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Reviews » DVD Video Reviews » Waiting for God: The Complete Series
Waiting for God: The Complete Series
BBC Worldwide // Unrated // May 25, 2010
List Price: $119.98 [Buy now and save at Amazon]
Review by John Sinnott | posted June 17, 2010 | E-mail the Author
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Highly Recommended
E - M A I L
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The Show:
When sitcoms are good, they are very funny.  When they're great they manage to hold a mirror up to society while also being very funny.  The BBC show Waiting for God falls into the second category.  Filled with laugh out loud scenes and some very amusing plots, the show also has time to show how older people are often given the short end of the stick.  BBCAmerica has now released all five seasons in an attractive collected set so that fans of biting humor can experience this wonderful program.

Tom Ballard (Graham Crowden) is a retired accountant who was living with his not-too-bright son, Geoffrey (Andrew Tourell) and his harpy wife Marion (Sandra Payne).  None of them are happy with the arrangement so Tom moves into the Bayview Retirement Village.  He gets an apartment next door to Diana Trent (Stephanie Cole), a forcibly retired photojournalist who spent her life covering various war zones around the world.  She's a curmudgeon with an acidic tongue and razor sharp wit, the exact opposite of the happy go lucky Tom, who is gets riled at the injustices in the world (and especially in the retirement community) but generally has a cheerful attitude.  He spends a lot of his time practicing astral projection and spinning tales of his (fictional) dalliances with various movie stars and the help he gave presidents and prime ministers.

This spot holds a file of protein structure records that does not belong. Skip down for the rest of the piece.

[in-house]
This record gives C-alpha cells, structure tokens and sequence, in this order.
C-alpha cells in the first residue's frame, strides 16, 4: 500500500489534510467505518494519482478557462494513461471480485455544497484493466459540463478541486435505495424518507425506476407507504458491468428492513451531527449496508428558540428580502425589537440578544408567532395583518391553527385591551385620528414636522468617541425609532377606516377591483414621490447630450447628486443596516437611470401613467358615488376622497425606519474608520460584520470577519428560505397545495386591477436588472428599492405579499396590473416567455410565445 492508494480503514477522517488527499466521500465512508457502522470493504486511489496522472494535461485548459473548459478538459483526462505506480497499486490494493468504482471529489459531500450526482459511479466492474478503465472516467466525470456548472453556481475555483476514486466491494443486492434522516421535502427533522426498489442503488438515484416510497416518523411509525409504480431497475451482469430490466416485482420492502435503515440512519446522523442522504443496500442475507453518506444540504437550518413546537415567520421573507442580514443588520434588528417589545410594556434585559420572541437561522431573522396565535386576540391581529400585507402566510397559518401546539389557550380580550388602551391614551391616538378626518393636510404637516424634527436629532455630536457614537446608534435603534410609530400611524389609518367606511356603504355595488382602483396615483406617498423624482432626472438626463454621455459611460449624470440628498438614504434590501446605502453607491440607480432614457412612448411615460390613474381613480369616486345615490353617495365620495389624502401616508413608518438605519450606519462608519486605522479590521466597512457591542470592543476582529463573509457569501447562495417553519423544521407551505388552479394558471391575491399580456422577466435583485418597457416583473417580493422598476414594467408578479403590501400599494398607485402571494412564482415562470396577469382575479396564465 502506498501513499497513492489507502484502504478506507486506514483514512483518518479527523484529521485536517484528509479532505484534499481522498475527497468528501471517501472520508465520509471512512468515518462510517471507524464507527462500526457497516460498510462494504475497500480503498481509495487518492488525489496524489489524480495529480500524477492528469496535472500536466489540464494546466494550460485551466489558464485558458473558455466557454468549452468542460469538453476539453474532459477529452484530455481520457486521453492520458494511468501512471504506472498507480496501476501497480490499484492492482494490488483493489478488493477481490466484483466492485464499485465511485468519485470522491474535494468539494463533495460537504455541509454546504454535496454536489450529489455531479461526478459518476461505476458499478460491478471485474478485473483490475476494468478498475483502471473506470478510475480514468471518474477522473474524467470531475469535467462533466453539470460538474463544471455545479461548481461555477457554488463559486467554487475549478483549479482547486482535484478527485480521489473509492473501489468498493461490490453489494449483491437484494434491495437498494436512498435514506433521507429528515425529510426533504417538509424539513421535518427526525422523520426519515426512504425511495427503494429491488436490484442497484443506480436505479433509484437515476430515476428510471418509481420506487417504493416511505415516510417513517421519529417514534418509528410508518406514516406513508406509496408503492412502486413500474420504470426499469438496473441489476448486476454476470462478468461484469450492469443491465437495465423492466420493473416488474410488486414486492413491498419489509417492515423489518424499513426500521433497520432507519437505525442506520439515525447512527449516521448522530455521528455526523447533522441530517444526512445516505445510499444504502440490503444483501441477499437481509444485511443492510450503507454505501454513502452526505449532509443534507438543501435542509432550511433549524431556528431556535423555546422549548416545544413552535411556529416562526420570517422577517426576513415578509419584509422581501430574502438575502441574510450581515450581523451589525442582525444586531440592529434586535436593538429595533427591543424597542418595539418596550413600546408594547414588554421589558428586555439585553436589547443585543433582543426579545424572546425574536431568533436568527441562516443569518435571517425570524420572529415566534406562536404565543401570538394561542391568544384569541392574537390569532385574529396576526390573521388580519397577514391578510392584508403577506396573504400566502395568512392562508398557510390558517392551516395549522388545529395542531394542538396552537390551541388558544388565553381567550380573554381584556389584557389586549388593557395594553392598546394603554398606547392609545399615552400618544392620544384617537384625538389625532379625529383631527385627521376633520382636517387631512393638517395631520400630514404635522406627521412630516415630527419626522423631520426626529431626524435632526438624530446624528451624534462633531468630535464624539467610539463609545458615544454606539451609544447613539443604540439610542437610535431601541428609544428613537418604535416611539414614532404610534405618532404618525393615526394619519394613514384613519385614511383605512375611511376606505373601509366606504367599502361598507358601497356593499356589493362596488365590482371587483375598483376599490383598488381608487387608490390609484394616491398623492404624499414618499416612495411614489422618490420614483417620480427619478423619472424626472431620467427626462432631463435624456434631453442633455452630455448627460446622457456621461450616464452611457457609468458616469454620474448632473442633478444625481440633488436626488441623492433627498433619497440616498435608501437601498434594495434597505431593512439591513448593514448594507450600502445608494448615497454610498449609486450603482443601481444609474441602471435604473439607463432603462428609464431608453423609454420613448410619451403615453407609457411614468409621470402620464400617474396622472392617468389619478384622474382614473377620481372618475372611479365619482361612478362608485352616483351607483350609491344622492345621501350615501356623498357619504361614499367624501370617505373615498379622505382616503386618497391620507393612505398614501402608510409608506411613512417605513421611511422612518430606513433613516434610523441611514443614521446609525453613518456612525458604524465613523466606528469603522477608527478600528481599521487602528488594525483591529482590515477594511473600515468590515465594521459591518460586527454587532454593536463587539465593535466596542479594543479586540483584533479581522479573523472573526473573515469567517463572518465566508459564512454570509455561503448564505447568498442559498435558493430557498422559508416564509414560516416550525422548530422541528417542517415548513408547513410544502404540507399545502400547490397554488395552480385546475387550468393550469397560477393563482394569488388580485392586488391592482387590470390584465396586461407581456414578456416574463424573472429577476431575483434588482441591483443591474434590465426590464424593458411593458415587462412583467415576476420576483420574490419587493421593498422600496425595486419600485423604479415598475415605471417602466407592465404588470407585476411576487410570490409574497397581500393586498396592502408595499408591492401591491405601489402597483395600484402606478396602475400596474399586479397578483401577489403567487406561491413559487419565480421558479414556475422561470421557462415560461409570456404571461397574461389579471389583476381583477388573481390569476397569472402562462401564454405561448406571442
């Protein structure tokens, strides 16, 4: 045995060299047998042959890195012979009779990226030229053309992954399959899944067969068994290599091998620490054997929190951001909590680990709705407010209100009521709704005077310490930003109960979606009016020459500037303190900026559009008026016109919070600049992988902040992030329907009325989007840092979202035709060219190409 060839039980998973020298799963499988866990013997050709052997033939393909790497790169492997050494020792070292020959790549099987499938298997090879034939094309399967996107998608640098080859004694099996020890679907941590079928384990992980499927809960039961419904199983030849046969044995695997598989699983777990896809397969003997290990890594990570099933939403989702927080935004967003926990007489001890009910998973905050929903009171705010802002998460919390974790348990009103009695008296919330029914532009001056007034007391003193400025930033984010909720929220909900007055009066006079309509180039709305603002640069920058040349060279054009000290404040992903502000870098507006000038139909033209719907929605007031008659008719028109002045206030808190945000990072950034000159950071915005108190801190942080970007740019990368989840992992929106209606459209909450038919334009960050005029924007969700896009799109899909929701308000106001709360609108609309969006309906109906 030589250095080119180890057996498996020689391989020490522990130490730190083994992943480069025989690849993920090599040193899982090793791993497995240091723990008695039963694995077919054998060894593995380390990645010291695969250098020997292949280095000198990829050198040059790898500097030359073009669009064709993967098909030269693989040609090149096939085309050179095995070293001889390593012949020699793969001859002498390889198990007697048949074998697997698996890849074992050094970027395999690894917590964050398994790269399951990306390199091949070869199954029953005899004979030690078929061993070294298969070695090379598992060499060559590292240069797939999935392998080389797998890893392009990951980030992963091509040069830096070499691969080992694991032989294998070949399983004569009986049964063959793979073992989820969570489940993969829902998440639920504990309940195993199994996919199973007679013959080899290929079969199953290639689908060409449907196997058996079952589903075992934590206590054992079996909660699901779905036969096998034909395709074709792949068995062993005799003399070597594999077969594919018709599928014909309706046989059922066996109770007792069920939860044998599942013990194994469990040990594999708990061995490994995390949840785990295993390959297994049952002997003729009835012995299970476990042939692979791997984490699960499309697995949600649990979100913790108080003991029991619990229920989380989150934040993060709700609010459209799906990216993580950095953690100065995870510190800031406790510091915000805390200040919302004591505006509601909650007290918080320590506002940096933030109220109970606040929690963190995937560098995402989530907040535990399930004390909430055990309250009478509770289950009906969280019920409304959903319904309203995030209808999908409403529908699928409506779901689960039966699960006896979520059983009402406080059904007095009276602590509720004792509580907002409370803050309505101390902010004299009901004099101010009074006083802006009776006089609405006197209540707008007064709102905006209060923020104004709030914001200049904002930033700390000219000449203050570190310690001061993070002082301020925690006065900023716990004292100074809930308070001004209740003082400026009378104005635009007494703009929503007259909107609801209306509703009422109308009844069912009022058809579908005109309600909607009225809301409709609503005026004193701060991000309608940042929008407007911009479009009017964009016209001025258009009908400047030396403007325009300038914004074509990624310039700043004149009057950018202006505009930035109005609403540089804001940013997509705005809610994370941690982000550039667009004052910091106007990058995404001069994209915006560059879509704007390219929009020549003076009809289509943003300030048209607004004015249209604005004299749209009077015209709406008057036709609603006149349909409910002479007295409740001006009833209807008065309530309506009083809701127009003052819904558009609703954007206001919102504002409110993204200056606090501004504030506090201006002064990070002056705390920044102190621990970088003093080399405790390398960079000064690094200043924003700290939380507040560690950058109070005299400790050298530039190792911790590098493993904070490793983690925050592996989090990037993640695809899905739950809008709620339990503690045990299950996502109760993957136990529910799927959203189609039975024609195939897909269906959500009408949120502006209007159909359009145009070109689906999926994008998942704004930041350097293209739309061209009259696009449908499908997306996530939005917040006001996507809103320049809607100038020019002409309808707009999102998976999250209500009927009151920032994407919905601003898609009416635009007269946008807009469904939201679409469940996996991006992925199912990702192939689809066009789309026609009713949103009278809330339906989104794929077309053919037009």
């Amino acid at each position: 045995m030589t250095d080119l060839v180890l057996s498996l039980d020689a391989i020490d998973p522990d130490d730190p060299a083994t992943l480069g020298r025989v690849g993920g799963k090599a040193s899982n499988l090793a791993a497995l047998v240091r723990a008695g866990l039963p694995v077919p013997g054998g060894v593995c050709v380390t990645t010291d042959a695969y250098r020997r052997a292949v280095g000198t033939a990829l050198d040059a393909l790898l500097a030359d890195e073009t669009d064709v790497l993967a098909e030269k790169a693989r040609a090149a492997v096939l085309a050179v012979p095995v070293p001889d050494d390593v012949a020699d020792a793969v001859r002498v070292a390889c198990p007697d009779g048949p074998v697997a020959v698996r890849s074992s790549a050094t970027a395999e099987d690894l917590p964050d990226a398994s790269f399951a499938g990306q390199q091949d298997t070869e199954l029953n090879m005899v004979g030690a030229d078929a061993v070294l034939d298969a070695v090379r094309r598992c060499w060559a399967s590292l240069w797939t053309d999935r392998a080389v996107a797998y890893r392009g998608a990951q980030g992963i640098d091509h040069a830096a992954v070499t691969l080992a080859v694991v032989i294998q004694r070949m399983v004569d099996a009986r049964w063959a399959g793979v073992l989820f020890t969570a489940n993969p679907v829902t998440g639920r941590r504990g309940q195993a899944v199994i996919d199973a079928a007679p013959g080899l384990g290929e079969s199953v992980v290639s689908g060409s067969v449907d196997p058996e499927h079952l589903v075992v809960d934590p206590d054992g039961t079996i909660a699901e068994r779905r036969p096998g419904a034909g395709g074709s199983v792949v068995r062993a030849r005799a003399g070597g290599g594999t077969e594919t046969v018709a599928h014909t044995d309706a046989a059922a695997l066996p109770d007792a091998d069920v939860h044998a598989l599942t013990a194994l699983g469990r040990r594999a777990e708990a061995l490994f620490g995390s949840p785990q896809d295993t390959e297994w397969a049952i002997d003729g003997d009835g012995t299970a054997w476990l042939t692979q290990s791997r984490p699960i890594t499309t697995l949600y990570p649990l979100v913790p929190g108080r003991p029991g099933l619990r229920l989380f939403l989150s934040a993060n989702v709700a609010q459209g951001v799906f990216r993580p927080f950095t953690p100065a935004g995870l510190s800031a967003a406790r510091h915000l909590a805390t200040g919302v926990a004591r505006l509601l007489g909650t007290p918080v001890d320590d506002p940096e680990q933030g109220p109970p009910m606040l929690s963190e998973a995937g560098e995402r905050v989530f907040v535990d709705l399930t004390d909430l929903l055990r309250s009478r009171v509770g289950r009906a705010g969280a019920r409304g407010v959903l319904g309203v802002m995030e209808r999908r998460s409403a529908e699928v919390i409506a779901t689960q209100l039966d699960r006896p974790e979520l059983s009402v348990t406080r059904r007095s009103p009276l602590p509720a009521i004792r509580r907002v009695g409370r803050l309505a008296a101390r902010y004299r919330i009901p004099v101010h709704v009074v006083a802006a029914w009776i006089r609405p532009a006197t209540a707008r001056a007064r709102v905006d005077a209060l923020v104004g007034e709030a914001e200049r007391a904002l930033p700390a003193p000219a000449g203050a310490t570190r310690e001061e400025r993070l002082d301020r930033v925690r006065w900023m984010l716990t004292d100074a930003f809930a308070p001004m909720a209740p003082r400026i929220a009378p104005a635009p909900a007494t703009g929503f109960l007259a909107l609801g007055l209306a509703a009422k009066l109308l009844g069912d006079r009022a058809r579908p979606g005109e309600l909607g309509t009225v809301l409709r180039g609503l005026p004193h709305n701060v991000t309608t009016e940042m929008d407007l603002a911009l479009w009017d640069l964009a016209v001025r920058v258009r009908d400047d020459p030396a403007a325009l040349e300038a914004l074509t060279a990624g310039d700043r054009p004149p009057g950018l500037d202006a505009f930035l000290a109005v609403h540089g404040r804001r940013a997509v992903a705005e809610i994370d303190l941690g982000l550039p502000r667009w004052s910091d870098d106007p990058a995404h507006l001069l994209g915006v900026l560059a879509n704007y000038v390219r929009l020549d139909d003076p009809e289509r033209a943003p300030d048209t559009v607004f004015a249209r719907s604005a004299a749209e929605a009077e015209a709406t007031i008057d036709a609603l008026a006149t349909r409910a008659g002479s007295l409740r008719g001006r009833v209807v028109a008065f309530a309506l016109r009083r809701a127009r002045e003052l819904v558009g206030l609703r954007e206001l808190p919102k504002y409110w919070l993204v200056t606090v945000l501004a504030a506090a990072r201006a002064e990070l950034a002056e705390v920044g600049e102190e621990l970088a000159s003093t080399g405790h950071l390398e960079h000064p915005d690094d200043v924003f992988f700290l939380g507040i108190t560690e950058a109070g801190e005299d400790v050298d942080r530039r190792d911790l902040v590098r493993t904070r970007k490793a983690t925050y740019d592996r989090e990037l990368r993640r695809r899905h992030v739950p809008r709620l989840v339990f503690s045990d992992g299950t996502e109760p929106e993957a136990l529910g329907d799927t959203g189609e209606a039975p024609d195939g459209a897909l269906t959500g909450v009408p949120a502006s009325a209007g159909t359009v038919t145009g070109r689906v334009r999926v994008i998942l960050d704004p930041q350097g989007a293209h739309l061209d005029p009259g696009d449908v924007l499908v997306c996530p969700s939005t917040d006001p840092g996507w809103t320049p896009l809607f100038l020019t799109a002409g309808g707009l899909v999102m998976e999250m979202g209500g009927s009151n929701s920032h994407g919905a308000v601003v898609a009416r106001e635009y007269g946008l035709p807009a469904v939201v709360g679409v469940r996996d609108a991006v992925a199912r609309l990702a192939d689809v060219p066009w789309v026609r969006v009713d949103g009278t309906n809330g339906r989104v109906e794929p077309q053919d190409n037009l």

Harvey:  [To Tom]  We've doubled the catering budget since you threatened to disembowel yourself on the steps of the town hall.
The main irritant to Tom and Diana is the manager of the community, Harvey Baines (Daniel Hill) an insufferable yuppie who is only concerned with increasing profits and discovering new ways of saving money, usually at the expense of the "inmates... Um I mean residents" and he often says.  Baines is aided by the simple-minded Jane (Janine Duvitski), a kind soul who is quietly pining for Harvey and has no clue that her gentle attitude towards the residents is condescending.
Diana: I think our beloved leader, Harvey Pea-brain Baines, the athlete's foot from the black lagoon, the soot from the flue of life, he who should be scraped from one's shoe...
Tom: Get to the point!
Diana: Well, I think Baines is up to something.
Tom: He probably wants to curb your use of extravagant metaphor.